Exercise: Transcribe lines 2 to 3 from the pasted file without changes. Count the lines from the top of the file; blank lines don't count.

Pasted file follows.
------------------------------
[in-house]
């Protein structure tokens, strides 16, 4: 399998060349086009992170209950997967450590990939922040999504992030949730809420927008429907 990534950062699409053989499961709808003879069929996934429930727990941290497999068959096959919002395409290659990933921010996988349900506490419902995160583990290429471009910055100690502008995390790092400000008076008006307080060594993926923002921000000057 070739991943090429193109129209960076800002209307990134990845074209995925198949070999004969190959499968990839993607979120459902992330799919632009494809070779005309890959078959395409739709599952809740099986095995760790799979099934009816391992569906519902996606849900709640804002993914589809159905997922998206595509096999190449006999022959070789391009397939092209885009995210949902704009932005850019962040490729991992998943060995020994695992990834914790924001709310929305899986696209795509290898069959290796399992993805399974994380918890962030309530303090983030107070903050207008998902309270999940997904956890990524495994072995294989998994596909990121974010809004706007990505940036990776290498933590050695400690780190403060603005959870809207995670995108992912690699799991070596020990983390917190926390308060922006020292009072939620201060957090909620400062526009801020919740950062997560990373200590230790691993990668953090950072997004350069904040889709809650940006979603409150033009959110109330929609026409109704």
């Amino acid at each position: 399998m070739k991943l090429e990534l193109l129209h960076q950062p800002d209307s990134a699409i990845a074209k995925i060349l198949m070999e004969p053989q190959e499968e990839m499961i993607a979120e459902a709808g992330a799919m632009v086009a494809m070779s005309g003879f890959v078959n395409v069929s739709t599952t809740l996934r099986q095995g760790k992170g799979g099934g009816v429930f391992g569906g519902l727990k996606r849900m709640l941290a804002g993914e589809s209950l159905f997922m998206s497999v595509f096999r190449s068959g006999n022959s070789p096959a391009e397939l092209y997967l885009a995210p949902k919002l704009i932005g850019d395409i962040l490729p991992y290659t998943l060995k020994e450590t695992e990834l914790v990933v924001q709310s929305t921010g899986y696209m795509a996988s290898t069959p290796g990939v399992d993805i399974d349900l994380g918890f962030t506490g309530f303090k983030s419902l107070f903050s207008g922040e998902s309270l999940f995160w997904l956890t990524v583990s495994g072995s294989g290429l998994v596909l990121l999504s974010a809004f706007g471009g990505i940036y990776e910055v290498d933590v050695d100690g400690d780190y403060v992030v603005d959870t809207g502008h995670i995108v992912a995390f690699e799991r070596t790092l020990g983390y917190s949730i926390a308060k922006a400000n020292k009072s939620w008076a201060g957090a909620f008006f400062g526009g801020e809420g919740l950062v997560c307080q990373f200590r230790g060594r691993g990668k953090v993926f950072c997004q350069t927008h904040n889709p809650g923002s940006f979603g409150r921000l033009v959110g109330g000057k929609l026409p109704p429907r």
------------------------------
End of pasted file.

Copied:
């Protein structure tokens, strides 16, 4: 399998060349086009992170209950997967450590990939922040999504992030949730809420927008429907 990534950062699409053989499961709808003879069929996934429930727990941290497999068959096959919002395409290659990933921010996988349900506490419902995160583990290429471009910055100690502008995390790092400000008076008006307080060594993926923002921000000057 070739991943090429193109129209960076800002209307990134990845074209995925198949070999004969190959499968990839993607979120459902992330799919632009494809070779005309890959078959395409739709599952809740099986095995760790799979099934009816391992569906519902996606849900709640804002993914589809159905997922998206595509096999190449006999022959070789391009397939092209885009995210949902704009932005850019962040490729991992998943060995020994695992990834914790924001709310929305899986696209795509290898069959290796399992993805399974994380918890962030309530303090983030107070903050207008998902309270999940997904956890990524495994072995294989998994596909990121974010809004706007990505940036990776290498933590050695400690780190403060603005959870809207995670995108992912690699799991070596020990983390917190926390308060922006020292009072939620201060957090909620400062526009801020919740950062997560990373200590230790691993990668953090950072997004350069904040889709809650940006979603409150033009959110109330929609026409109704």
């Amino acid at each position: 399998m070739k991943l090429e990534l193109l129209h960076q950062p800002d209307s990134a699409i990845a074209k995925i060349l198949m070999e004969p053989q190959e499968e990839m499961i993607a979120e459902a709808g992330a799919m632009v086009a494809m070779s005309g003879f890959v078959n395409v069929s739709t599952t809740l996934r099986q095995g760790k992170g799979g099934g009816v429930f391992g569906g519902l727990k996606r849900m709640l941290a804002g993914e589809s209950l159905f997922m998206s497999v595509f096999r190449s068959g006999n022959s070789p096959a391009e397939l092209y997967l885009a995210p949902k919002l704009i932005g850019d395409i962040l490729p991992y290659t998943l060995k020994e450590t695992e990834l914790v990933v924001q709310s929305t921010g899986y696209m795509a996988s290898t069959p290796g990939v399992d993805i399974d349900l994380g918890f962030t506490g309530f303090k983030s419902l107070f903050s207008g922040e998902s309270l999940f995160w997904l956890t990524v583990s495994g072995s294989g290429l998994v596909l990121l999504s974010a809004f706007g471009g990505i940036y990776e910055v290498d933590v050695d100690g400690d780190y403060v992030v603005d959870t809207g502008h995670i995108v992912a995390f690699e799991r070596t790092l020990g983390y917190s949730i926390a308060k922006a400000n020292k009072s939620w008076a201060g957090a909620f008006f400062g526009g801020e809420g919740l950062v997560c307080q990373f200590r230790g060594r691993g990668k953090v993926f950072c997004q350069t927008h904040n889709p809650g923002s940006f979603g409150r921000l033009v959110g109330g000057k929609l026409p109704p429907r």